Cornering tips for road bike riders (especially women)
It’s been a while since I’ve written an article about tips and while I’m certainly not an expert in riding skills I’ve learnt a lot in the past three and a half years that I feel I’m qualified to share.
My own first lessons on fundamentals like cornering came from my very patient partner Phillip. This was followed by lots of tips from more experienced riders on the LACC bunch rides around Sydney Olympic Park. Some of them were a little patronising but most were very welcome.
I also learnt a lot when I attended a bike skills workshop last year and have tried to put the skills I learned into practice. That said, I’m still not great at cornering. I brake more than I should and go slower than I potentially could because I’m scared of crashing.
Women are generally more cautious than men when it comes to anything that involves physical activity and we need lots of a encouragement before we become proficient at something.
So here’s my tips learnt from various people and a bit of research.
- Look ahead to where you want to go rather than at the road or the bike immediately in front of you. You will automatically head in the direction where you are looking.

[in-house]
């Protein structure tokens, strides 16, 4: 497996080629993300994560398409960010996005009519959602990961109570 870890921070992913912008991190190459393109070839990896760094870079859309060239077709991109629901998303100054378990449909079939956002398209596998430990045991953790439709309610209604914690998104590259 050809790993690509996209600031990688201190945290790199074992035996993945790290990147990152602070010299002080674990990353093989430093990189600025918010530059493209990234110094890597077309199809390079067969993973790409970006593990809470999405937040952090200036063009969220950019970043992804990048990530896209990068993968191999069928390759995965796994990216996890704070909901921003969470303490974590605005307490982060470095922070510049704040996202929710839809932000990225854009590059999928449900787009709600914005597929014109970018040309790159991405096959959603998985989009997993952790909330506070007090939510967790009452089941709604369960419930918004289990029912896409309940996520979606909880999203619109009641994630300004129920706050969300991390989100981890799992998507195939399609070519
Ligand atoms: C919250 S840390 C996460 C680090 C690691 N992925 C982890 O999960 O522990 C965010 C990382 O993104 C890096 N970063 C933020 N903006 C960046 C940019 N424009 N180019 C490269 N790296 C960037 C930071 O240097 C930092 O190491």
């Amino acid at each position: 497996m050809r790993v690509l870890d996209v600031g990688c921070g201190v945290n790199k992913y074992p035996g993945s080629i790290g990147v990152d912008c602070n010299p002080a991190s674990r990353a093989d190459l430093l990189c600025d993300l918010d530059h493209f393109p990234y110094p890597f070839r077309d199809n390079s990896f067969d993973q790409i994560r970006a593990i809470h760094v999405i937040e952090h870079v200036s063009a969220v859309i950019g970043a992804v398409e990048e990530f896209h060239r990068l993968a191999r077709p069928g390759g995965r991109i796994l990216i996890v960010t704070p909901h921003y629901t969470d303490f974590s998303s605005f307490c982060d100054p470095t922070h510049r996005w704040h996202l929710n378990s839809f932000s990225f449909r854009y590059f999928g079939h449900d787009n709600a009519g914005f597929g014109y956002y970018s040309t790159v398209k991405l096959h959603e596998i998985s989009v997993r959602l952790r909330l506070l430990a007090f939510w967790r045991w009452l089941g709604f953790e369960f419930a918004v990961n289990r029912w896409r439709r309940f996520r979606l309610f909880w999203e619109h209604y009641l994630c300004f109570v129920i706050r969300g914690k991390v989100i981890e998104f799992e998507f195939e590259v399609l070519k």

- Wash off speed before the corner by braking lightly with both brakes (this is called feathering) and don’t brake while you are going around the actual corner.
- Slow down around corners when the road is wet or there is debris like leaves or gravel. It is also important not to turn on any white road markings particularly when it’s wet because they become very slippery.
- As you approach the corner your inside pedal should be up and your outside one down. You should also put your weight on your outside foot which is down.
- Lean the bike over rather than yourself. The centrifugal force will ensure that you won’t fall off.
- For the ultimate in fast cornering you should put you hands down on the drops of you handlebars.
- Approach the corner wide, cut the apex and finish wide making sure you don’t cross onto the other side of the road if the road is open to traffic. My friend Greg refers to this as straightening out the corner.
- Accelerate out of the corner and if necessary stand up on the pedals to get maximum power.
- Practice on your own over and over again until you feel comfortable.
- Watch the professional riders on TV or better still live and see how they tackle corners.
I now need to read my own tips and put them into practice. It takes years to master these fundamentals so don’t be too hard on yourself if you suffer from the same issues I do. Happy riding.